Rhotizität und Deutsche Mundarten

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Kirk
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Rhotizität und Deutsche Mundarten

Postby Kirk » 2006-02-24, 4:20

I know Standard German typically vocalizes 'r' in word-final and pre-consonantal contexts, but I know some dialects of German retain some form of 'r' in such positions. In Standard German the following words would be as follows:

"sterben" [ˈʃteːɐbən]
"Tier" [tʰiːɐ]
"Herd" [heːɐtʰ]

But for those that retain 'r' there, is it typically [ʁ] or some other kind of 'r', and what areas do this?

Also, another thing: my German professor said she once lived for a little while in a German town where the local dialect had an 'r' similar to the one found in most dialects of English, /ɹ/. She said she rented a room from an older couple who spoke the local dialect and when they called her "Frau Riebling," it would stand out to her since they used [ɹ] instead of [ʁ]. I forgot the name of the place--does anyone know where this occurs?
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'Twas brillig, and the slithy toves did gyre and gimble in the wabe.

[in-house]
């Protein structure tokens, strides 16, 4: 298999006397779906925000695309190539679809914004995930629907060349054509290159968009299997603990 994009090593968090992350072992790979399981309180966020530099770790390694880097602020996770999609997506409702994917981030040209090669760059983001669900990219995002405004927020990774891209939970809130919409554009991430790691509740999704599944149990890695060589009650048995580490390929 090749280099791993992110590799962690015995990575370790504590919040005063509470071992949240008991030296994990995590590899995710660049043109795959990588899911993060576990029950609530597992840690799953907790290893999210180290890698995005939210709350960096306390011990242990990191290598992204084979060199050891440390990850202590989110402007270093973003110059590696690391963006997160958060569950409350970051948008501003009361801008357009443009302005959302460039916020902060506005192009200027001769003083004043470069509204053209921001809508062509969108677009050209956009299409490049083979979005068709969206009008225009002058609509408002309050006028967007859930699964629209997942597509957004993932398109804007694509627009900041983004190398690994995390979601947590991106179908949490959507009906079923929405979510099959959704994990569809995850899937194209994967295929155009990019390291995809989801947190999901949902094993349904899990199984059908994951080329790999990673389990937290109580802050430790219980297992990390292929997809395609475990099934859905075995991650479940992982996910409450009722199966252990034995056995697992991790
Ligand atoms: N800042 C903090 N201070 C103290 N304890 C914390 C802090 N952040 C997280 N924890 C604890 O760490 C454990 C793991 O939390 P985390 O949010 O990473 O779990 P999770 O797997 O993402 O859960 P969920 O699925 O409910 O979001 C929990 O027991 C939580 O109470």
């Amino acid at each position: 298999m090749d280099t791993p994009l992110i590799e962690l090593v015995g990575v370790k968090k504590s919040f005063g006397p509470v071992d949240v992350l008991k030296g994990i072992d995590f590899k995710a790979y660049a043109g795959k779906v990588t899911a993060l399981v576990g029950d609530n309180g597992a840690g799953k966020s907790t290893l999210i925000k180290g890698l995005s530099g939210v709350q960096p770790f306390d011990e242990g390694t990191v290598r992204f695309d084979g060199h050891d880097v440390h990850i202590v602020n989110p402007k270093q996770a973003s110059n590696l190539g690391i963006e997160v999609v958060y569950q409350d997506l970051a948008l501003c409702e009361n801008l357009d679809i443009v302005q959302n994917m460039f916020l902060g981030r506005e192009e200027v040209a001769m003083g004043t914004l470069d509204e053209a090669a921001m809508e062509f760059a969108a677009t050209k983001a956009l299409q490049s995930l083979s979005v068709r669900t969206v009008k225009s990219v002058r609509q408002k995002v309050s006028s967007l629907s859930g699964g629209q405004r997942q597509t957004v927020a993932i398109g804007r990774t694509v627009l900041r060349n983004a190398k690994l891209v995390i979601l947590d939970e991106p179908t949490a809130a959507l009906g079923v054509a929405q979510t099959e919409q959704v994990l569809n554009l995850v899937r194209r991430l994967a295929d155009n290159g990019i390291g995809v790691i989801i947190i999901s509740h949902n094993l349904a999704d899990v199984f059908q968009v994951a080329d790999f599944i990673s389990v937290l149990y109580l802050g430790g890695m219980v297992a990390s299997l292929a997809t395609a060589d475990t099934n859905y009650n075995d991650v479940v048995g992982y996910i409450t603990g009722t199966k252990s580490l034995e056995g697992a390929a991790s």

I eat prescriptivists for breakfast.

maɪ nemz kʰɜ˞kʰ n̩ aɪ laɪk̚ fɨˈnɛ̞ɾɪ̞ks

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Re: Rhotizität und Deutsche Mundarten

Postby Saaropean » 2006-02-24, 6:21

Kirk wrote:I know Standard German typically vocalizes 'r' in word-final and pre-consonantal contexts, but I know some dialects of German retain some form of 'r' in such positions. In Standard German the following words would be as follows:

"sterben" [ˈʃteːɐbən]
"Tier" [tʰiːɐ]
"Herd" [heːɐtʰ]

I have to disappoint you. "sterben" and "Herd" are pronounced with [ɛɐ], not [eːɐ]. At least that's how I pronounce them...

Kirk wrote:But for those that retain 'r' there, is it typically [ʁ] or some other kind of 'r', and what areas do this?

I think it depends on the region. In Rhineland, it's a uvular fricative, in some regions it's an alveolar trill.

That reminds me of a Hunsrück accent I heard yesterday. There was a woman who pronounced the name "Barbara" by diphthongized the first R and trilling the second one. Sorry, off topic...

Kirk wrote:Also, another thing: my German professor said she once lived for a little while in a German town where the local dialect had an 'r' similar to the one found in most dialects of English, /ɹ/. She said she rented a room from an older couple who spoke the local dialect and when they called her "Frau Riebling," it would stand out to her since they used [ɹ] instead of [ʁ]. I forgot the name of the place--does anyone know where this occurs?

No idea...
Last edited by Saaropean on 2006-02-24, 6:26, edited 2 times in total.

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Re: Rhotizität und Deutsche Mundarten

Postby Kirk » 2006-02-24, 6:24

Saaropean wrote: